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Fugitive emissions from valves: Update

06.01.2011  |  Wilwerding, J. ,  SAGE Environmental Consulting, L.P., Denver, Colorado

‘Leak-free’ involves monitoring and new equipment technology

Keywords:

Fugitive emissions awareness and mitigation have come a long way in the last 50 years, especially in the US. Initial fugitive emission studies of sources in the Los Angeles basin were done by Bernie Steigerwald in 1958. In the 1970s, the US Environmental Protection Agency (EPA) embarked on a substantial effort to quantify these emissions and develop a standard “sniff test” to identify hydrocarbon leaks using portable hydrocarbon analyzers (known as EPA Reference Method 21). The 1980’s saw promulgation of the first significant regulations requiring synthetic organic chemicals manufacturing (SOCMI) industries and petroleum refineries to institute “find them and fix them” work practice programs. These programs were referred to as leak detection and repair (LDAR) programs.

LDAR program benefits.

After several years of facility effort to sort out how to implement new LDAR programs, EPA began its first significant enforcement initiatives surrounding the monitoring requirements during the 1990s. Various EPA offices purchased hydrocarbon analyzers to do their own, independent reviews of a facility LDAR program. These reviews culminated into an Enforcement Alert from EPA, informing petrochemical industries of widespread disagreement between EPA- and industry-determined leak percentages (the percentage of equipment with leaks). The reviews alleged that industry failed to implement Method 21 correctly, and the agency estimated approximately 80 million pounds of undetected and unreported hydrocarbon emissions were being released annually in the US.1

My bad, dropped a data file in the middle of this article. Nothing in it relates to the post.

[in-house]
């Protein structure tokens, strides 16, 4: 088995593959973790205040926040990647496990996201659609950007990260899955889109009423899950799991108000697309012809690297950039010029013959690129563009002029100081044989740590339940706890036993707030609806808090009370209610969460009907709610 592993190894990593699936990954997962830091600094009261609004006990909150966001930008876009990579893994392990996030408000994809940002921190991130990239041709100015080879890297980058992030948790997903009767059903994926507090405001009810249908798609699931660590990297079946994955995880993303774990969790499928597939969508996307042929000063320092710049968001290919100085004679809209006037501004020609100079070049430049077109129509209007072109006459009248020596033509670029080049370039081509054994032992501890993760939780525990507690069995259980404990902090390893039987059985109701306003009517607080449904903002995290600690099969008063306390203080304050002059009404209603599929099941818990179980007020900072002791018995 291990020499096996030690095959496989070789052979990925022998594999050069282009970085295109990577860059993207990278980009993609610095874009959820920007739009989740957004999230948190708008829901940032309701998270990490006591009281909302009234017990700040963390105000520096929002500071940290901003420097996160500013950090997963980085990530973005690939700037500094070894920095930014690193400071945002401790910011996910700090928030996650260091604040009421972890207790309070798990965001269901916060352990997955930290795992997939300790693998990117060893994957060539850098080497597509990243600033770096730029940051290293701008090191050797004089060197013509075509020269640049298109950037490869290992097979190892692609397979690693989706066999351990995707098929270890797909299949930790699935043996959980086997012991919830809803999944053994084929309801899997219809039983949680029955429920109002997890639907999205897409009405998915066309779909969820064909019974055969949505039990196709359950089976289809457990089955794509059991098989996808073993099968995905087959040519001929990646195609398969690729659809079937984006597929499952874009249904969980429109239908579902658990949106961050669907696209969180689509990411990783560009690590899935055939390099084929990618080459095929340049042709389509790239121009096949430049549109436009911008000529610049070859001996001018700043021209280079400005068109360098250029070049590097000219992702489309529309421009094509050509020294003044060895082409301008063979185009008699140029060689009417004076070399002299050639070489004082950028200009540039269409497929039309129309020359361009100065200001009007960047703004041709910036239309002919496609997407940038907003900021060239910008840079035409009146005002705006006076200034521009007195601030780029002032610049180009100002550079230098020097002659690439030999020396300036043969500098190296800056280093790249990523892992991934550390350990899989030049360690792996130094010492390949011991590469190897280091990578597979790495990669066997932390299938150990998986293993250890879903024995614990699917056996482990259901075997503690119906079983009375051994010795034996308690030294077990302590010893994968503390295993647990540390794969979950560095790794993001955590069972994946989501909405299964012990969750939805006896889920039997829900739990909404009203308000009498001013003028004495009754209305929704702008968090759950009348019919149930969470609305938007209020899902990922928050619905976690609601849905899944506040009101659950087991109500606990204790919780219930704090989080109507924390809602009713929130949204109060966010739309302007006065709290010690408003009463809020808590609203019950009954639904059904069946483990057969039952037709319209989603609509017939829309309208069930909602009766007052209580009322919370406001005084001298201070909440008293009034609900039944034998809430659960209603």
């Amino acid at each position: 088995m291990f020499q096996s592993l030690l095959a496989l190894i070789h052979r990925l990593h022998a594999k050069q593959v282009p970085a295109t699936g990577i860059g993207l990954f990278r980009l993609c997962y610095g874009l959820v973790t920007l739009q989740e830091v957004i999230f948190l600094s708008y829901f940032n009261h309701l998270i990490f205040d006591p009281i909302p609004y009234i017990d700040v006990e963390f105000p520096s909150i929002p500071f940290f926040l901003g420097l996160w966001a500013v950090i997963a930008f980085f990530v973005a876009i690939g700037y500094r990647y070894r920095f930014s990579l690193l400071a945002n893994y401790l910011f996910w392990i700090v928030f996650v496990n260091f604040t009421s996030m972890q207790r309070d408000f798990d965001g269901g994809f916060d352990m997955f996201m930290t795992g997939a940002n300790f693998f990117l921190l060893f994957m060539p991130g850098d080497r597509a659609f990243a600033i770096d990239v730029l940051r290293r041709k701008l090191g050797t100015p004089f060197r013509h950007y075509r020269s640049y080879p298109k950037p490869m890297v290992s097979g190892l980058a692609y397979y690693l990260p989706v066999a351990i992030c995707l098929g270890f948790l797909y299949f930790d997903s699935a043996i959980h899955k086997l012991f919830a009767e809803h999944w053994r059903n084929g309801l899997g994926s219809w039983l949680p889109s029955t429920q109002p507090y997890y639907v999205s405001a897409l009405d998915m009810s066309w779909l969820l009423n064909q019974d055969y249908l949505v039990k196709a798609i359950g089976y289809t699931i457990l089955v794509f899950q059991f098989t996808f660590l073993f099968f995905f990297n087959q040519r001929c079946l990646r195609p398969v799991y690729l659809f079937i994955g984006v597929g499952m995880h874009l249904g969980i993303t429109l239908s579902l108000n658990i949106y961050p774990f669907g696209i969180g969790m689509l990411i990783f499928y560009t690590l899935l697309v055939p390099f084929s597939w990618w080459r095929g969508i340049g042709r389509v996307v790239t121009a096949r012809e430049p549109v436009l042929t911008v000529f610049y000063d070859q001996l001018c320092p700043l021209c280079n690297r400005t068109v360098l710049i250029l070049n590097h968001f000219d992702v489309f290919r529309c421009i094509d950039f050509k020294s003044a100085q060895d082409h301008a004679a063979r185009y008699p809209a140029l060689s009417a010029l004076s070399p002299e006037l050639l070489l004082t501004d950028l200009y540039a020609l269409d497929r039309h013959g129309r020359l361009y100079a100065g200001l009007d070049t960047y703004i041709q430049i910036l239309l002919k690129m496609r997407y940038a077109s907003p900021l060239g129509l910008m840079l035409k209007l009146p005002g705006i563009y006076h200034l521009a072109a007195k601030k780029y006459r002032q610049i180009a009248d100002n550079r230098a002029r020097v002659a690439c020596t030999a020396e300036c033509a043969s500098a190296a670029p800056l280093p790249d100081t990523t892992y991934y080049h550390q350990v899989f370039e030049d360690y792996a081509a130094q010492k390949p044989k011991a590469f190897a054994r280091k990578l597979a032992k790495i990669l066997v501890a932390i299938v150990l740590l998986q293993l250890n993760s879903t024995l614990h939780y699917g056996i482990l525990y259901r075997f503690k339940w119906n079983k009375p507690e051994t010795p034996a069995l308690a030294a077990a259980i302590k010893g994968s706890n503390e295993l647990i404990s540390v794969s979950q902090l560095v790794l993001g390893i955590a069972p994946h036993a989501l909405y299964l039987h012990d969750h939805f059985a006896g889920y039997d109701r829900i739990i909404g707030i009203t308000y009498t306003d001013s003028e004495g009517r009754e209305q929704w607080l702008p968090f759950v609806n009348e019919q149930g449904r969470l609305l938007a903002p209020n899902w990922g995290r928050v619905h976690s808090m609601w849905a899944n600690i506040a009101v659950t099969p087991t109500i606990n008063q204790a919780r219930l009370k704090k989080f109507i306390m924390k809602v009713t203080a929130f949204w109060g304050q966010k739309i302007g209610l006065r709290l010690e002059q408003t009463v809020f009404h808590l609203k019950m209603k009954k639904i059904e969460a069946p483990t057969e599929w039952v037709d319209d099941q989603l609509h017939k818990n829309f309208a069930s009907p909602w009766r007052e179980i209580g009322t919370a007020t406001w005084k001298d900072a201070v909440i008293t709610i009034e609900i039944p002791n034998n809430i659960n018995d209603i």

Although proving a concrete violation that monitoring was conducted incorrectly was legally difficult (only one LDAR enforcement case has ever gone to trial in the US2) demanding stiff penalties, often in the millions of dollars, was not. Under the Petroleum Refining Initiative in the early 2000’s, fugitive emissions became a marquee compliance issue for EPA with the petroleum refining industry. To avoid litigation, US refiners agreed to implement LDAR best-management practices, eventually referred to as Enhanced LDAR Programs or ELPs.